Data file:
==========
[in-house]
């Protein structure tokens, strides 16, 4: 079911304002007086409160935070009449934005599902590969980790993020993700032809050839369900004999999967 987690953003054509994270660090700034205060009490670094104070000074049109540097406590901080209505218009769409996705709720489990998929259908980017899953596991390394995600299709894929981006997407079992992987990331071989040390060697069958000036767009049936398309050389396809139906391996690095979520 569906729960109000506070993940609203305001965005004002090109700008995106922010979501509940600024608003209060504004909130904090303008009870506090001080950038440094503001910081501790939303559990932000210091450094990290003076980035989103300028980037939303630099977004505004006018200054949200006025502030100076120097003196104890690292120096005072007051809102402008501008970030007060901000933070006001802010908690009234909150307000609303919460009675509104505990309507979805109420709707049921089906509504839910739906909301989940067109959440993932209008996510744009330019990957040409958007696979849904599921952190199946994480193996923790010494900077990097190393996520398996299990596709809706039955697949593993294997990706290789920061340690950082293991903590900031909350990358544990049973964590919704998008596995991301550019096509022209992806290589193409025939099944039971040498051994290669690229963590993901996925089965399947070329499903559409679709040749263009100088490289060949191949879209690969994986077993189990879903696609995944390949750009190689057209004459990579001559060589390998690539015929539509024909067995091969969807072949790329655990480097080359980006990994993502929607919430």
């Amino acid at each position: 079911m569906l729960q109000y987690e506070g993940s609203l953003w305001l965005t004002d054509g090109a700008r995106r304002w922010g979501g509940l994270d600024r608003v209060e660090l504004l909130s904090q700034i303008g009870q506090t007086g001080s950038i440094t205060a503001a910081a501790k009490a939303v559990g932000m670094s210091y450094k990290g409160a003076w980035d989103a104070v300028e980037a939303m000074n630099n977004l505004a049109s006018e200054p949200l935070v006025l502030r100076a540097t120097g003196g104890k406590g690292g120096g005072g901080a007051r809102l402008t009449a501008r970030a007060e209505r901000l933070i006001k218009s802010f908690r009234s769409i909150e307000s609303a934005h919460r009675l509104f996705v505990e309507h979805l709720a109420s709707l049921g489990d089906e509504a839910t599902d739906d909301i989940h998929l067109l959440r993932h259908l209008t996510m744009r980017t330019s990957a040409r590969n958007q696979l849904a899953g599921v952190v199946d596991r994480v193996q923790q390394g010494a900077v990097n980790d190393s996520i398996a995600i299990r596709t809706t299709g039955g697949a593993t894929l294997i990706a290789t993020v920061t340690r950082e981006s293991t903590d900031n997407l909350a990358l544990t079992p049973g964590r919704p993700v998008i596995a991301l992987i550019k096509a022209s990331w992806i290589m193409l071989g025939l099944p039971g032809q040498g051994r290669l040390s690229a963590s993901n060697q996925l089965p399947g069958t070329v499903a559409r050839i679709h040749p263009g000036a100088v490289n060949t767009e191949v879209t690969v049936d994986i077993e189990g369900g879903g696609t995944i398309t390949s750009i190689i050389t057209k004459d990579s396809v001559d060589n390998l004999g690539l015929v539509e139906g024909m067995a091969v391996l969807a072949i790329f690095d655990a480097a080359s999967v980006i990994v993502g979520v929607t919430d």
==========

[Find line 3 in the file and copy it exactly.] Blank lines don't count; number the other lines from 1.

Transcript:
């Amino acid at each position: 079911m569906l729960q109000y987690e506070g993940s609203l953003w305001l965005t004002d054509g090109a700008r995106r304002w922010g979501g509940l994270d600024r608003v209060e660090l504004l909130s904090q700034i303008g009870q506090t007086g001080s950038i440094t205060a503001a910081a501790k009490a939303v559990g932000m670094s210091y450094k990290g409160a003076w980035d989103a104070v300028e980037a939303m000074n630099n977004l505004a049109s006018e200054p949200l935070v006025l502030r100076a540097t120097g003196g104890k406590g690292g120096g005072g901080a007051r809102l402008t009449a501008r970030a007060e209505r901000l933070i006001k218009s802010f908690r009234s769409i909150e307000s609303a934005h919460r009675l509104f996705v505990e309507h979805l709720a109420s709707l049921g489990d089906e509504a839910t599902d739906d909301i989940h998929l067109l959440r993932h259908l209008t996510m744009r980017t330019s990957a040409r590969n958007q696979l849904a899953g599921v952190v199946d596991r994480v193996q923790q390394g010494a900077v990097n980790d190393s996520i398996a995600i299990r596709t809706t299709g039955g697949a593993t894929l294997i990706a290789t993020v920061t340690r950082e981006s293991t903590d900031n997407l909350a990358l544990t079992p049973g964590r919704p993700v998008i596995a991301l992987i550019k096509a022209s990331w992806i290589m193409l071989g025939l099944p039971g032809q040498g051994r290669l040390s690229a963590s993901n060697q996925l089965p399947g069958t070329v499903a559409r050839i679709h040749p263009g000036a100088v490289n060949t767009e191949v879209t690969v049936d994986i077993e189990g369900g879903g696609t995944i398309t390949s750009i190689i050389t057209k004459d990579s396809v001559d060589n390998l004999g690539l015929v539509e139906g024909m067995a091969v391996l969807a072949i790329f690095d655990a480097a080359s999967v980006i990994v993502g979520v929607t919430d």